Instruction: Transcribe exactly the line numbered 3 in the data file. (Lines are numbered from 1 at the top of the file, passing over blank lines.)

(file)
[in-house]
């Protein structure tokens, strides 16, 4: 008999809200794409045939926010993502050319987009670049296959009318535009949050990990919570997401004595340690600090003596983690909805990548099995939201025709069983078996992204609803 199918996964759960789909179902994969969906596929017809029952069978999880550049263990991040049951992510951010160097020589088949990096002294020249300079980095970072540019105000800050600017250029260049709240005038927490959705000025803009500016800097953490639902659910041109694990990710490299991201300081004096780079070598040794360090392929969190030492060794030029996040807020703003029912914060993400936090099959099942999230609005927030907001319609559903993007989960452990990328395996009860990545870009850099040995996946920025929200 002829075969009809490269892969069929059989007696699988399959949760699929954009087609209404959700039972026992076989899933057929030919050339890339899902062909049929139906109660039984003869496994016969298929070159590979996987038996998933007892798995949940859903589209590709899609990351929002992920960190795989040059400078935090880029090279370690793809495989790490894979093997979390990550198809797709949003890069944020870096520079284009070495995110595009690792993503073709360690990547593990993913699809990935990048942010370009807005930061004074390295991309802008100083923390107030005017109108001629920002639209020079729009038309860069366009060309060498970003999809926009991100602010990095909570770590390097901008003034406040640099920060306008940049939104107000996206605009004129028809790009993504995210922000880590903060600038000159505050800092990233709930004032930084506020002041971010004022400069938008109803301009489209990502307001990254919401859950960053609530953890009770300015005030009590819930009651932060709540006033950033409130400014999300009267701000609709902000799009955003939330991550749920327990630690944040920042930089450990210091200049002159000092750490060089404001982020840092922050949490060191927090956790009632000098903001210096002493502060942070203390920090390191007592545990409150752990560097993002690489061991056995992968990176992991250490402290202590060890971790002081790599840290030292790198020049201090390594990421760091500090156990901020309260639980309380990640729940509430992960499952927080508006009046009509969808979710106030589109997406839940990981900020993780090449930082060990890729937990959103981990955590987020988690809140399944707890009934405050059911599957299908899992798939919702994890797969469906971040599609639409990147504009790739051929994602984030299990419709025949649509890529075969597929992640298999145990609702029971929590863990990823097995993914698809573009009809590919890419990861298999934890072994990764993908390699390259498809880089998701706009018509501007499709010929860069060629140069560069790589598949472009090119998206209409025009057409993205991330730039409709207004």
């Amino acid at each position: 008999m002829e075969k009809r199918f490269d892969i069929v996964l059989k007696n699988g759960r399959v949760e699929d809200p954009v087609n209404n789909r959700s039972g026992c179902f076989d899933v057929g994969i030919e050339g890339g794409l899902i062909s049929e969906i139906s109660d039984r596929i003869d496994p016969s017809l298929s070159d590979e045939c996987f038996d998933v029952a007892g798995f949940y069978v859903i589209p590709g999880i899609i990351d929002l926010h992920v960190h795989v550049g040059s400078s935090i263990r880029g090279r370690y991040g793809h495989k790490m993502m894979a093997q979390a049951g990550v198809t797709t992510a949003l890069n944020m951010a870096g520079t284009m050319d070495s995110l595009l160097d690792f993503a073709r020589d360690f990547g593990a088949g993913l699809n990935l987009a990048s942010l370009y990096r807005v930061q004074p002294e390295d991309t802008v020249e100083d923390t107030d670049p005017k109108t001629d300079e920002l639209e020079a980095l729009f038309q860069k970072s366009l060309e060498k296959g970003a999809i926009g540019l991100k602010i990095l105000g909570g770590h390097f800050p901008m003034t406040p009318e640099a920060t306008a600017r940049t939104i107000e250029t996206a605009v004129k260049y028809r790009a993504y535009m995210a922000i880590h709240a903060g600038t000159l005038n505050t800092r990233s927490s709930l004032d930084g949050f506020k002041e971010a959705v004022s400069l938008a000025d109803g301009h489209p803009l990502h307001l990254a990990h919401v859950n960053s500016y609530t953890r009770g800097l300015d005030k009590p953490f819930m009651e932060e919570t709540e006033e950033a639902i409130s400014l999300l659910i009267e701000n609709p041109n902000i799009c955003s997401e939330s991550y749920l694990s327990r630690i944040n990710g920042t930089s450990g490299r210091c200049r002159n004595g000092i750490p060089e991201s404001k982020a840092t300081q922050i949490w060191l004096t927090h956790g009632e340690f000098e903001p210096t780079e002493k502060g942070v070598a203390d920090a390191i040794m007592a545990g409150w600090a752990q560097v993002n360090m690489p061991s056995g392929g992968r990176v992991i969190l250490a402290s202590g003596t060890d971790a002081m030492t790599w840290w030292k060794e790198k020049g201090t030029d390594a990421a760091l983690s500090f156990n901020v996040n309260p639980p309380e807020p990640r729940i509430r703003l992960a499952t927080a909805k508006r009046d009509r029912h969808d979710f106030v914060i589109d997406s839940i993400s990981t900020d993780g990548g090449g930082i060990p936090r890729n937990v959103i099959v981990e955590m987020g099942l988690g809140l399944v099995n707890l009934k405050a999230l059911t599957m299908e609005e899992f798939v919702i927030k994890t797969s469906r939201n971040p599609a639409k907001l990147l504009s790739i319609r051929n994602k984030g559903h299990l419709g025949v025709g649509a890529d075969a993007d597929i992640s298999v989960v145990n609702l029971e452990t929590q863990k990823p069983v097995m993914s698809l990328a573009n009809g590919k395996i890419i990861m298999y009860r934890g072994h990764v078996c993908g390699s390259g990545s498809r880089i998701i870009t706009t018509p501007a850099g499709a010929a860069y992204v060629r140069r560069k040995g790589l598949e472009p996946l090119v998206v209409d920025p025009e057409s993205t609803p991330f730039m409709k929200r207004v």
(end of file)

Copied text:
């Amino acid at each position: 008999m002829e075969k009809r199918f490269d892969i069929v996964l059989k007696n699988g759960r399959v949760e699929d809200p954009v087609n209404n789909r959700s039972g026992c179902f076989d899933v057929g994969i030919e050339g890339g794409l899902i062909s049929e969906i139906s109660d039984r596929i003869d496994p016969s017809l298929s070159d590979e045939c996987f038996d998933v029952a007892g798995f949940y069978v859903i589209p590709g999880i899609i990351d929002l926010h992920v960190h795989v550049g040059s400078s935090i263990r880029g090279r370690y991040g793809h495989k790490m993502m894979a093997q979390a049951g990550v198809t797709t992510a949003l890069n944020m951010a870096g520079t284009m050319d070495s995110l595009l160097d690792f993503a073709r020589d360690f990547g593990a088949g993913l699809n990935l987009a990048s942010l370009y990096r807005v930061q004074p002294e390295d991309t802008v020249e100083d923390t107030d670049p005017k109108t001629d300079e920002l639209e020079a980095l729009f038309q860069k970072s366009l060309e060498k296959g970003a999809i926009g540019l991100k602010i990095l105000g909570g770590h390097f800050p901008m003034t406040p009318e640099a920060t306008a600017r940049t939104i107000e250029t996206a605009v004129k260049y028809r790009a993504y535009m995210a922000i880590h709240a903060g600038t000159l005038n505050t800092r990233s927490s709930l004032d930084g949050f506020k002041e971010a959705v004022s400069l938008a000025d109803g301009h489209p803009l990502h307001l990254a990990h919401v859950n960053s500016y609530t953890r009770g800097l300015d005030k009590p953490f819930m009651e932060e919570t709540e006033e950033a639902i409130s400014l999300l659910i009267e701000n609709p041109n902000i799009c955003s997401e939330s991550y749920l694990s327990r630690i944040n990710g920042t930089s450990g490299r210091c200049r002159n004595g000092i750490p060089e991201s404001k982020a840092t300081q922050i949490w060191l004096t927090h956790g009632e340690f000098e903001p210096t780079e002493k502060g942070v070598a203390d920090a390191i040794m007592a545990g409150w600090a752990q560097v993002n360090m690489p061991s056995g392929g992968r990176v992991i969190l250490a402290s202590g003596t060890d971790a002081m030492t790599w840290w030292k060794e790198k020049g201090t030029d390594a990421a760091l983690s500090f156990n901020v996040n309260p639980p309380e807020p990640r729940i509430r703003l992960a499952t927080a909805k508006r009046d009509r029912h969808d979710f106030v914060i589109d997406s839940i993400s990981t900020d993780g990548g090449g930082i060990p936090r890729n937990v959103i099959v981990e955590m987020g099942l988690g809140l399944v099995n707890l009934k405050a999230l059911t599957m299908e609005e899992f798939v919702i927030k994890t797969s469906r939201n971040p599609a639409k907001l990147l504009s790739i319609r051929n994602k984030g559903h299990l419709g025949v025709g649509a890529d075969a993007d597929i992640s298999v989960v145990n609702l029971e452990t929590q863990k990823p069983v097995m993914s698809l990328a573009n009809g590919k395996i890419i990861m298999y009860r934890g072994h990764v078996c993908g390699s390259g990545s498809r880089i998701i870009t706009t018509p501007a850099g499709a010929a860069y992204v060629r140069r560069k040995g790589l598949e472009p996946l090119v998206v209409d920025p025009e057409s993205t609803p991330f730039m409709k929200r207004v």